I have many operations in the database that need to trigger application code. Currently I am using database polling, but I hear that SQL Server Service Broker can give me MSMQ-like functionality.

  1. Can I listen to SQL Server Service Broker queues from .NET applications running on a different machine?
  2. If so, should I do it?
  3. If not, what would you recommend?
  • Why don't you mark an answer if it helped, or put a bounty if you want more answers ? (since it almost 5 years old, you probably don't struggle with it anymore ...)
    – Noctis
    May 15, 2014 at 6:05

3 Answers 3


SSB (SQL Service Broker) has a feature named Activation that enabled a stored procedure to be attached to a queue. SQL Server will run this procedure internally when there are messages to consume in a queue. The queue attached procedure can be a CLR procedure, enabling for managed code business logic modules to run (C#, VB.Net etC).

An alternative to an internal activated stored procedure is to have an external client 'listen' on a queue with a WAITFOR(RECEIVE ... ) statement. This syntax is special for SSB and does a non-pooling block until there are messages to receive. Applications then consume the received messages as an ordinary T-SQL result set (like a SELECT). There is also a sample of an External Activator for Service Broker that leverages the event notification mechanism to know when to start an application for consuming messages from a queue.

If you want to see a sample of T-SQL code that leverages SSB internal Activation check out Asynchronous procedure execution.

  • I'm really looking for its suitability for sending messsages to outside applications running on seperate machines from the database. Sep 23, 2009 at 14:30
  • SSB can only send messages to an instance of SQL. You can use use SQL Express editions on for each separate machine. Sep 23, 2009 at 15:16
  • 3
    I know it's 8 years later but the above comment isn't true. Service broker will work just find with external queue readers. It even works well with TPL and EF. Sep 5, 2017 at 17:33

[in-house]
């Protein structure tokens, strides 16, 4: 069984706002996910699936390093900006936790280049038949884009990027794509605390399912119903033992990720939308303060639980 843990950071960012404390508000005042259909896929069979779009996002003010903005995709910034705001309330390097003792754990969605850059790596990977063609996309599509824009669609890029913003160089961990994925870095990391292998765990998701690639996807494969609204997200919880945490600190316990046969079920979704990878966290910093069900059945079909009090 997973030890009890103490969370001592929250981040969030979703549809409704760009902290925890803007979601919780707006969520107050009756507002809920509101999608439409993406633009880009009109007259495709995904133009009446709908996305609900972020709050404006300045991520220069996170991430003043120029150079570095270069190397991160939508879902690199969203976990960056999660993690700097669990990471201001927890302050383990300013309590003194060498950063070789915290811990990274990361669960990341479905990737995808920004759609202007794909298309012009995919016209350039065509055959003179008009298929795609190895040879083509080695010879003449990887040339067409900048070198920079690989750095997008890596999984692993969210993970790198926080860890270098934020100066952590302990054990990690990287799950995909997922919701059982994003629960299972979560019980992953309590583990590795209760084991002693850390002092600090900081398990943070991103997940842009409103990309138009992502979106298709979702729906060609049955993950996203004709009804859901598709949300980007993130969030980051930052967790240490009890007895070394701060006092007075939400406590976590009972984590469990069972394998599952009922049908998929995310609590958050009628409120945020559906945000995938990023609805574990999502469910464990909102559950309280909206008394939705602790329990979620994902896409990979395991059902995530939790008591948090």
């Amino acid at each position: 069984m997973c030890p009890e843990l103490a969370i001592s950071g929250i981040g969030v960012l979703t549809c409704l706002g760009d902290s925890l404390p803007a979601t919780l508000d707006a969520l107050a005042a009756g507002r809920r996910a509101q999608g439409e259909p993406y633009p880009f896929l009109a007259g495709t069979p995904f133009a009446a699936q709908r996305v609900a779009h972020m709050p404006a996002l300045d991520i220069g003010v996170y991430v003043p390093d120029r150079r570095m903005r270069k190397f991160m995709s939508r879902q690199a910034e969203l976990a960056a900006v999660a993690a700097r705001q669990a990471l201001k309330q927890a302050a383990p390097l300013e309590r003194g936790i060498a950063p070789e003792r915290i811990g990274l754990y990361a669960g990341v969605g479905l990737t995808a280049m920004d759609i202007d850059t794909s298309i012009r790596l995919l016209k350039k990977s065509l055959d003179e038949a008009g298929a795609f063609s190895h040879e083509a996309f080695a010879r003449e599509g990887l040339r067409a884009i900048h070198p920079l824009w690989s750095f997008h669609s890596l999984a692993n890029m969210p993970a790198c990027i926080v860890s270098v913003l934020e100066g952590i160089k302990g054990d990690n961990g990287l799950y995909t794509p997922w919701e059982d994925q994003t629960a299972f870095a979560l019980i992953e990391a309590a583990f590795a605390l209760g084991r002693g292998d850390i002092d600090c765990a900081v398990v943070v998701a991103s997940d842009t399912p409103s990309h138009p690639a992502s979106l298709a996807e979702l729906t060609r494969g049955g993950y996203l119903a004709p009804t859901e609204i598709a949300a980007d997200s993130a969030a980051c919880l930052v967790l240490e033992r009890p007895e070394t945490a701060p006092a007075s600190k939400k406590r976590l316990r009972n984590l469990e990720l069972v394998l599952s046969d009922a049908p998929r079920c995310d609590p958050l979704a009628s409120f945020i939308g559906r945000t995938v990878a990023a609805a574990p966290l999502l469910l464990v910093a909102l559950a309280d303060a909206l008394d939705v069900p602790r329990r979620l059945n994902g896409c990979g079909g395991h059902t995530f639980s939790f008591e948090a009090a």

To answer your questions:

Can I listen to SQL Server Service Broker queues from .NET applications running on a different machine?


If so, should I do it?

If not, what would you recommend?

You might consider using SqlDependency. It uses Service Broker behind the scenes, but not explicitly.

You can register a SqlDependency object with a SELECT query or a stored procedure. If another command changes the data that was returned from the query, then an event will fire. You can register an event handler, and run whatever code you like at that time. Or, you can use SqlCacheDependency, which will just remove the associated object from the Cache when the event fires.

You can also use Service Broker directly. However, in that case you will need to send and receive your own messages, as with MSMQ.

In load-balanced environments, SqlDependency is good for cases where code needs to run on every web server (such as flushing the cache). Service Broker messages are better for code than should only run once -- such as sending an email.

In case it helps, I cover both systems in detail with examples in my book (Ultra-Fast ASP.NET).

  • 4
    I've just bought your book as it looks quite good. Plus I get to support a fellow StackOverflow user. Dec 4, 2009 at 10:01
  • Thanks. I hope you enjoy it; please let me know what you think.
    – RickNZ
    Dec 4, 2009 at 10:39
  • 1
    Since you wrote this I've used SqlDependency on several projects. While at times it was brittle, overall it has been a great solution to a lot of problems. May 10, 2021 at 16:16

A easy to use queue library for SQL Service Broker based on rhino-queues


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